The legend says that on the banks of the Onyar river, in the Mercadal neighborhood, there was a convent of nuns who weren’t very devoted and that carried a messy life. Between them, there was a novice with a veritable religious vocation that complained about the life they carried.
The other nuns didn’t want to hear her reproaches, so they locked her inside a cell in the basement of the convent. She stayed there for years and due to the darkness and humidity, some scales started to come out until she became a crocodile. Thanks to the sanctity and purity of her soul, very beautiful butterfly wings began to grow in her back, transforming her into a “Cocollona”, half crocodile (cocodril in Catalan), half butterfly (papallona in Catalan).
After she died, her ghost was seen swimming the Onyar river, very close to where she was imprisoned. The legend says that only on full moon nights, towards dawn, those sensitive souls could see the ghost of Cocollona swimming down the river until the first rays of light came out.
Cocollona’s puppet, designed and created by Carles Vivó
Can Cocollona Name
Why did we name our house after this legend? This name represents territory, oral culture and the values we identify with and want to transmit to our guests.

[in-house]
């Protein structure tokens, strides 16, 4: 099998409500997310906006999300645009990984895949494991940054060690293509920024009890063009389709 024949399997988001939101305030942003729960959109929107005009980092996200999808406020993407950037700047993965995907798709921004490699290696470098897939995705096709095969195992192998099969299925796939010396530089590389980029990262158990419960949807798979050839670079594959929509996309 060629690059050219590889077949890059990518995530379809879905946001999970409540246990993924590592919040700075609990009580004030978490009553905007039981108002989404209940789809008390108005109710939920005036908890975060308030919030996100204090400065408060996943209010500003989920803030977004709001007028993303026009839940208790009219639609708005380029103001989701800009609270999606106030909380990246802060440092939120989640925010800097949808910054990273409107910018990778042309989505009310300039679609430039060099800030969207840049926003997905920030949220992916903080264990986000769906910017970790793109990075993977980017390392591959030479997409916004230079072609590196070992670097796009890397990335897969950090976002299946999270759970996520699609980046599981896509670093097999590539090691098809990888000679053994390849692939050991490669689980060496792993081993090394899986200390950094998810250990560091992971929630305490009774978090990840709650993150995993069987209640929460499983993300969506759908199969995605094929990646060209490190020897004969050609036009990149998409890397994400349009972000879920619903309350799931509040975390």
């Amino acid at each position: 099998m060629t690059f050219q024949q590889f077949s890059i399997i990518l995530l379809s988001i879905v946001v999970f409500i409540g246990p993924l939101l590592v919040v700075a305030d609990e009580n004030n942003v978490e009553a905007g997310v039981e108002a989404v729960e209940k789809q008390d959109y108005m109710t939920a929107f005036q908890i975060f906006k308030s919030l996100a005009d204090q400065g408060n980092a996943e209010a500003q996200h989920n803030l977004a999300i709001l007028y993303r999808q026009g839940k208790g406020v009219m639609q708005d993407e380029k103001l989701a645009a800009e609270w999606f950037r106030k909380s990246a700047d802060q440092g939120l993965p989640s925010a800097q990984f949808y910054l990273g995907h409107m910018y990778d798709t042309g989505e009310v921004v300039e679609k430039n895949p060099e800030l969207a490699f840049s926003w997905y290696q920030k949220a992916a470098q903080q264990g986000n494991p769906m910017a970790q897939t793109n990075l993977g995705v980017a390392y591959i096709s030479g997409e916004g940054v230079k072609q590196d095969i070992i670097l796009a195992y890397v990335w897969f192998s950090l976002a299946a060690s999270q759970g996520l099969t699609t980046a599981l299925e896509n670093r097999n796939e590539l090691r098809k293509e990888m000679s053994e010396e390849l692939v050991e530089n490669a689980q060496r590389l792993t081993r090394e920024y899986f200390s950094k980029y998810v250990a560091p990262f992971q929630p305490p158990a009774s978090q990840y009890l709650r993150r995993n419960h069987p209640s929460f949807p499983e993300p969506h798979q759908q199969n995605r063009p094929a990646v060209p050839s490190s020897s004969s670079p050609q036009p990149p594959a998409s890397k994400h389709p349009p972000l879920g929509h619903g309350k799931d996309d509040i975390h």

We want to propagate street culture, the one that gets spread by word of mouth, the one that we are losing. The visitors that arrive to Girona many times leave without listening to these very characteristic legends: the Cocollona, the Tarlà, the Banyeta, the Xuixo…
The word “Can” in Catalan refers to “home” and it’s used in a very warm way. The combination between these two words seemed optimal to designate our place and to transmit our values.
The legend that gives name to each room
The Tarlà is a little toy that hangs from a bar turning around dressed as a minstrel, one of the most typical figures of Girona. His figure usually hangs on Carrer de l’Argenteria, between two balconies, around Sant Jordi, during the Spring Festival of the Rambla and l’Argenteria.
The legend of Tarlà says that many years ago, this street was closed at both ends due to the plague and a neighbor named Tarlà distracted the neighbors, who were sad and bored, doing acrobatics.
The legend of Banyeta says that, when the market was held in Plaça del Vi, there was a stop for an old usurer who took advantage of the people of Girona and got rich every day at their expense.
One morning, he received a divine punishment and was glued forever to the wall of a square house, in the shape of a demon, where his horned ears could be seen.
The origin of xuixo, the typical cream pastry of the city, goes back to the Tarlà. This acrobat, who entertained the citizens during the quarantine, fell in love with the daughter of a pastry chef. During one of his visits, when her father arrived, he hid himself in a sack of flour until he sneezed xui-xui and got discovered. In order for the pastry chef to not get angry, he promised to marry his daughter and to give him the recipe for a dessert that is now known as xuixo in memory of the informant sneeze.